The Niagara Falls is voluminous waterfalls but is not exceptionally high. It is very wide on the Niagara River that straddles the International border between the Canadian province of Ontario and the US state of New York. The Niagara Falls is situated at 75 miles (120 km), southeast of Toronto, Ontario and 17 miles (27 km) northwest of Buffalo, New York. The Horseshoe-shaped Falls – two-thirds in Canada and one-third on the American side is separated by the Luna Island. Both Falls are visible during the day.
The Niagara Falls were formed when glaciers receded at the end of Wisconsin glaciations (the last ice age) leaving a great lakes that carved a path through the Niagara Escarpment en route to the Atlantic Ocean. It is the most powerful and most beautiful waterfall in North America.
Six million cubic feet (168,000 m3) of water falls over the crest line every minute, providing a valuable source of hydroelectric power since the 1800s.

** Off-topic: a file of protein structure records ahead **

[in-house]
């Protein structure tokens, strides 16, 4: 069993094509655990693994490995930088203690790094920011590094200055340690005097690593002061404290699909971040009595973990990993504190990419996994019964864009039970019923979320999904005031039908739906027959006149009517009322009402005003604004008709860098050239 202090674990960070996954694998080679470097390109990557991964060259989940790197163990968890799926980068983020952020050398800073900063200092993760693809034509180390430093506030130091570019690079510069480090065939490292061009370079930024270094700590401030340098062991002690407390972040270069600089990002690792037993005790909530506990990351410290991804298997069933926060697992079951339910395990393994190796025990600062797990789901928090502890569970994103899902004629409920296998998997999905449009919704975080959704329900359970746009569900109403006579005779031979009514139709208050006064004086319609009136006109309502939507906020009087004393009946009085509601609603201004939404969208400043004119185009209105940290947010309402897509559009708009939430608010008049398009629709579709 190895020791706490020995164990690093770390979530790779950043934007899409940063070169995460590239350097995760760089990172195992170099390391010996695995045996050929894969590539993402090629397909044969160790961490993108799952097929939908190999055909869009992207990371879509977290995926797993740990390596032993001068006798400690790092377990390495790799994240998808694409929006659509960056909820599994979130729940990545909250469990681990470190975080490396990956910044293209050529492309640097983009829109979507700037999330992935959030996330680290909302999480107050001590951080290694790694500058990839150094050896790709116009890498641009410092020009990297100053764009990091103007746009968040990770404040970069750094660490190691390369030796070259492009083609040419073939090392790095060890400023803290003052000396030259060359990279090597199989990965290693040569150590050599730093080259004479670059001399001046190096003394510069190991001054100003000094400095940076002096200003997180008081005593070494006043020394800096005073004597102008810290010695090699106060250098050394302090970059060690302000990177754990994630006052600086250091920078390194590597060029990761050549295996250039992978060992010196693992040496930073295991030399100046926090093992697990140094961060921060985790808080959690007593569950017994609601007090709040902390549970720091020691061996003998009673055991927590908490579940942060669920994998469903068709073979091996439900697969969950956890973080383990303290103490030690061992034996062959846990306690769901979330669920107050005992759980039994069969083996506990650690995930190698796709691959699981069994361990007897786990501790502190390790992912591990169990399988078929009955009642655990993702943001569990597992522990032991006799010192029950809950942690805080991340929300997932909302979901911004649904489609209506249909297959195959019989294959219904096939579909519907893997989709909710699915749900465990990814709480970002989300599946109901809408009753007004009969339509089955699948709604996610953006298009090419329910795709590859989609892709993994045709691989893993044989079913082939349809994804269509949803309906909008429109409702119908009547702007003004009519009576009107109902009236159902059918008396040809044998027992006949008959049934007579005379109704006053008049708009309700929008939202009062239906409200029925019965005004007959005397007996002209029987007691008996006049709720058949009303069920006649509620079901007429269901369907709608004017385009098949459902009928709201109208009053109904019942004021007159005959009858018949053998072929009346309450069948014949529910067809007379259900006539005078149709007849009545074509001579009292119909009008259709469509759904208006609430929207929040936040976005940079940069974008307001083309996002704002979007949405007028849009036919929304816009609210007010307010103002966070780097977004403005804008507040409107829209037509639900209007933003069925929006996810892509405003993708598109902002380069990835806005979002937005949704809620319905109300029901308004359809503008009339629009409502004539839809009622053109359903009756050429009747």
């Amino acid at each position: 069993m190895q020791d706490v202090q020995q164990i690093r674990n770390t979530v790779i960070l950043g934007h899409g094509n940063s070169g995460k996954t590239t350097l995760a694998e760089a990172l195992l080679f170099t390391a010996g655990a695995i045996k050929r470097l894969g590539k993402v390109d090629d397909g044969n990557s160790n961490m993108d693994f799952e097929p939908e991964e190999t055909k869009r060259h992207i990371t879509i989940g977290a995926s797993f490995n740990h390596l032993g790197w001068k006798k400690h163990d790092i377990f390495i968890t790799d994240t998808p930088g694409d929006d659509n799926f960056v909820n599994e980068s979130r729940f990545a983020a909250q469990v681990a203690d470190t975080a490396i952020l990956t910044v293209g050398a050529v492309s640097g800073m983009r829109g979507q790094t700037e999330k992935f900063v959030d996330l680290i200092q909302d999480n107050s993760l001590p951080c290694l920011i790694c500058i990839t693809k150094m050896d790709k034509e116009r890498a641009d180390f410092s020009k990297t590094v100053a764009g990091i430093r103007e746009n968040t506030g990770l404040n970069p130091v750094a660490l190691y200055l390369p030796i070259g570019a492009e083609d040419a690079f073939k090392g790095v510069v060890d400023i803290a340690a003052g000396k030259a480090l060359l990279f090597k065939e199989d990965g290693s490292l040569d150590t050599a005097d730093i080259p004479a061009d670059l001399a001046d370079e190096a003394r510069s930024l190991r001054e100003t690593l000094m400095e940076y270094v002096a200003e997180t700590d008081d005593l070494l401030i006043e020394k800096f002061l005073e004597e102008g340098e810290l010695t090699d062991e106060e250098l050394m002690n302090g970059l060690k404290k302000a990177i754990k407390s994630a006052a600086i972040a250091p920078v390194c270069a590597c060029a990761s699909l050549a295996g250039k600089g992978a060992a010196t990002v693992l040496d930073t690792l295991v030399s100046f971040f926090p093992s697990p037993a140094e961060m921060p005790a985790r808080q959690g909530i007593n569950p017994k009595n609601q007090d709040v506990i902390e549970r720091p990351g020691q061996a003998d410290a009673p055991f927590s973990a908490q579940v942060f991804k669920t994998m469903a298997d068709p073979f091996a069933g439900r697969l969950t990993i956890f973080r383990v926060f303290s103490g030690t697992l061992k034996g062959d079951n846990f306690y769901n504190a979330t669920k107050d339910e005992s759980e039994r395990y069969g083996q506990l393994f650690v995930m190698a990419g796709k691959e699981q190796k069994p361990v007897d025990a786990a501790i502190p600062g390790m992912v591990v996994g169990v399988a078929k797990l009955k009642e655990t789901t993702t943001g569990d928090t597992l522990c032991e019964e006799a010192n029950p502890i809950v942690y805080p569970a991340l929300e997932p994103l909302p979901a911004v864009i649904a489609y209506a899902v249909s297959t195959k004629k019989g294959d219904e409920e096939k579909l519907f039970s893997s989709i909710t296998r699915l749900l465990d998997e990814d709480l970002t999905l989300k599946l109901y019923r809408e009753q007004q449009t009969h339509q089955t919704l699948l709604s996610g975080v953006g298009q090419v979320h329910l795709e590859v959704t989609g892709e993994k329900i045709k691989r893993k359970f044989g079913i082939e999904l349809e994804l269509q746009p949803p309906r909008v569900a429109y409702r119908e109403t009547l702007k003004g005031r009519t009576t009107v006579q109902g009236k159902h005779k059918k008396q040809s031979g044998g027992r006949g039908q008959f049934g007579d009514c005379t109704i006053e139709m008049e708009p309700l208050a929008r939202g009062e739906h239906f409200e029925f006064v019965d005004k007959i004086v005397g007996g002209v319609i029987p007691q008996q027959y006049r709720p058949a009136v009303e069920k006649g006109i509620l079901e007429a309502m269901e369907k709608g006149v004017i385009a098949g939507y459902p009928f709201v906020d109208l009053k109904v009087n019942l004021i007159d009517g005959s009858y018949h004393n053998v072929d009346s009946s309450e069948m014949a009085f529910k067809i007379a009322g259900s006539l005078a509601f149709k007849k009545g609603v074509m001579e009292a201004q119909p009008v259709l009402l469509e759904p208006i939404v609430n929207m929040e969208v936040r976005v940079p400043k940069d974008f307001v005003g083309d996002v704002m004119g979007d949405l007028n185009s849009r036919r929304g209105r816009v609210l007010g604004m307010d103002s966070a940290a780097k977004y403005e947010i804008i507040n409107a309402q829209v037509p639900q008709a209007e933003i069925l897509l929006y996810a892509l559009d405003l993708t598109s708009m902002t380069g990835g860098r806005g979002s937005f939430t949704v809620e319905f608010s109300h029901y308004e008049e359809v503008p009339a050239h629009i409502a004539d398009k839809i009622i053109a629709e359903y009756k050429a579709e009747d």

Initially, it was called Fort Schlosser and renamed the Town of Niagara in 1812; it was a frontier replete with Indian, Europeans and pioneers. The town operates under a town Supervisor. It is a form of government with a Supervisor and four members of the Town Council. Formerly a farming community, it is now a considerable commercial, residential and industrial complex and the old Military Road remains a mainstay for transport and activity.
The Niagara Falls has been a constant site for daredevil activities. I remember reading about it in school textbooks. From times immemorial humans had an irresistible spirit of adventure. It has been said the human mind is like a restless monkey swinging from a branch of a tree.